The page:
5. In a transfer-type electrophotographic copier having at least one cut sheet supply bin operable to supply copy paper and a sheet path operable to receive and align sheets supplied from said bin prior to being supplied to said transfer station for use in the copy process; the improvement comprising:

a movable frame mounting said supply bin;
paper feeding means for said supply bin mounted on said frame in cooperating relation with paper within said bin;
electrical motive means mounted on said frame and coupled to drive said feeding means; and
means movably mounting said frame to said copier in a first copier-operative position whereat said paper feeding means is operable to feed sheets to said sheet path, and a second copier-inoperative position whereat said paper feeding means is operable to feed sheets exterior of said copier during copier maintenance.

6. The copier defined in claim 5 wherein said bin includes a movable paper stack supporting platform, and electrical motive means mounted on said frame and coupled to move said platform.

7. The copier defined in claim 5 wherein said supply bin includes a generally horizontal, movable platform adapted to vertically support a stack of sheets, with the top sheet thereof in operative relation to said paper feeding means, and electrical motive means mounted on said frame to vertically position said platform.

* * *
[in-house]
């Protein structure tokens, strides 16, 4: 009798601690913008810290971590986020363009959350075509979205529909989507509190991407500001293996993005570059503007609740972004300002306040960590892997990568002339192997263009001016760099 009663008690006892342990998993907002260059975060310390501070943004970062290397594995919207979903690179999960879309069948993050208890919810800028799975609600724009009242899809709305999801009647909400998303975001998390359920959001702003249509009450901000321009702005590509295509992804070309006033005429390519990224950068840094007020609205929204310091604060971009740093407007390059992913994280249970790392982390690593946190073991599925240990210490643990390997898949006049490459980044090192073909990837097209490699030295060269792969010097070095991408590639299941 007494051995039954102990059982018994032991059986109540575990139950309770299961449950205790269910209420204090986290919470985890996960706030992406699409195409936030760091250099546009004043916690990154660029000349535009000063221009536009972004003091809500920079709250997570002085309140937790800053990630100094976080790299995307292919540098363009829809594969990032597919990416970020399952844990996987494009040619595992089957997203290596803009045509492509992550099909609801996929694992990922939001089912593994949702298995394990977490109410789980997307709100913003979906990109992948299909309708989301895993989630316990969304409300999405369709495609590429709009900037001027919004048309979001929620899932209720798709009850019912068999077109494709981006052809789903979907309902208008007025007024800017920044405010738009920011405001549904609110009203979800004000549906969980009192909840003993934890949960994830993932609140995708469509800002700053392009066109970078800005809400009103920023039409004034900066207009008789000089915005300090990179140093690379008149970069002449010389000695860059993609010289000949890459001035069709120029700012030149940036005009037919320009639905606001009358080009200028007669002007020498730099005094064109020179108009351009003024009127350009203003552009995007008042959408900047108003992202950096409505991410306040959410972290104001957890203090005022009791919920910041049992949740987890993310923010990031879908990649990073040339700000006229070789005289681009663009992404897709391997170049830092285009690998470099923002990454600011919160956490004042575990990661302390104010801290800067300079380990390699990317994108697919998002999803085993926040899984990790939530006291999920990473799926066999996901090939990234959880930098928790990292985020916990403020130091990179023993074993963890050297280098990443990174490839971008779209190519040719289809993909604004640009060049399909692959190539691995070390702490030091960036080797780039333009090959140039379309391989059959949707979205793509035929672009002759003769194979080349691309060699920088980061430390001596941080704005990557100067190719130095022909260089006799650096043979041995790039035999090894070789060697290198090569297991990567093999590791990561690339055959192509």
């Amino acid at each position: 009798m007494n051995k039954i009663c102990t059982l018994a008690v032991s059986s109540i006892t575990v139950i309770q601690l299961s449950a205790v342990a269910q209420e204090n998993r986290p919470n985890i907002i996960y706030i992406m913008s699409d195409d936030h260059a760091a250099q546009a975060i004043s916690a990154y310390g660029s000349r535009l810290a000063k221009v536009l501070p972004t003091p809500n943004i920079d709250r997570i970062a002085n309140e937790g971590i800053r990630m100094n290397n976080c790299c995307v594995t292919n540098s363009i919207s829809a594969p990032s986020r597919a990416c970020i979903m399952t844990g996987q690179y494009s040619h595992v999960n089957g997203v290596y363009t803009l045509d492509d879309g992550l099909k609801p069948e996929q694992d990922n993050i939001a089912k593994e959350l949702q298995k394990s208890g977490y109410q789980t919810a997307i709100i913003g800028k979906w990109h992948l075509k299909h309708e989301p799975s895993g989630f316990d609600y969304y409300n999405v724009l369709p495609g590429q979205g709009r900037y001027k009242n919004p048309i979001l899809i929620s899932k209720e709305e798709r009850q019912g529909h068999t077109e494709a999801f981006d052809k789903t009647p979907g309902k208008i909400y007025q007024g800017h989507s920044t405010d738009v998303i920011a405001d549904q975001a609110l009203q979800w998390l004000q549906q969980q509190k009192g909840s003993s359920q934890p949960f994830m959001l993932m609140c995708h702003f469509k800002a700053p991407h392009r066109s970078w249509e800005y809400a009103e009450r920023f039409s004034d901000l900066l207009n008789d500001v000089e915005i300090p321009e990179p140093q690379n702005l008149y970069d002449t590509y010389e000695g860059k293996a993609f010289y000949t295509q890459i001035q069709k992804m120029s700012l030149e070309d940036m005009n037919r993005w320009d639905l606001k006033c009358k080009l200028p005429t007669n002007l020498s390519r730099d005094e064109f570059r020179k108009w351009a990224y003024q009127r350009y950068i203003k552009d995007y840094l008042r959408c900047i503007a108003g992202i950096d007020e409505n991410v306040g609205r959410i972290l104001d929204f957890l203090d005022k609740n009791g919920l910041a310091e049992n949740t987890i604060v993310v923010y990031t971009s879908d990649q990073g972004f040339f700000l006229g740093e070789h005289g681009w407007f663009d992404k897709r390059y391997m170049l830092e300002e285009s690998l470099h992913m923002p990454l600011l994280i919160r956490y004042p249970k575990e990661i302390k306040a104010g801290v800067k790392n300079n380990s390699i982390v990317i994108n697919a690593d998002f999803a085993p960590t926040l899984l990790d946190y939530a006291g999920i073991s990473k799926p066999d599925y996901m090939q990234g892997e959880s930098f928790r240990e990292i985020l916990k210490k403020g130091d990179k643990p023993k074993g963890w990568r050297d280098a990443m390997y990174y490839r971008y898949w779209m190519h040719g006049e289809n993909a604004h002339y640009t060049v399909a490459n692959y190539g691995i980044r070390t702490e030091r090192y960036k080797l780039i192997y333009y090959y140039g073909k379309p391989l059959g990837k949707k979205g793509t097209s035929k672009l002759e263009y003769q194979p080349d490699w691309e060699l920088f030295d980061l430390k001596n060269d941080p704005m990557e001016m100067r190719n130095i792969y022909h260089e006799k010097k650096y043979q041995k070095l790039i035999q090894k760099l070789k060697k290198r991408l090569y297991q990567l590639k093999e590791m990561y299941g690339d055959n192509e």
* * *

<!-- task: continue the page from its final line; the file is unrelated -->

8. The copier defined in claim 7 including a second cut sheet supply bin mounted on said movable frame in vertical alignment with said one sheet supply bin, a second movable paper stack supporting platform for said second supply bin, and second electrical motive means mounted on said frame and coupled to drive said second platform.

9. The copier defined in claim 8 wherein said sheet path includes a sheet aligner upstream of said transfer station.

Referenced Cited
U.S. Patent Documents
3776545 December 1973 White
3806112 April 1974 Melby
3883242 May 1975 Takehashi
3976371 August 24, 1976 Moser
3985436 October 12, 1976 Tanaka
3997262 December 14, 1976 Doi
Foreign Patent Documents
1966526 January 1973 DEX
1430810 April 1976 GBX
Patent History
Patent number: 4165069
Type: Grant
Filed: Aug 1, 1977
Date of Patent: Aug 21, 1979
Assignee: International Business Machines Corporation (Armonk, NY)
Inventors: Donald F. Colglazier (Longmont, CO), Ernest P. Kollar (Longmont, CO), Fred R. Mares (Boulder, CO)
Primary Examiner: Richard A. Schacher
Attorney: Francis A. Sirr
Application Number: 5/820,988
Current U.S. Class: Holder Movable Relative To Feed Position (271/162)
International Classification: B65H 100;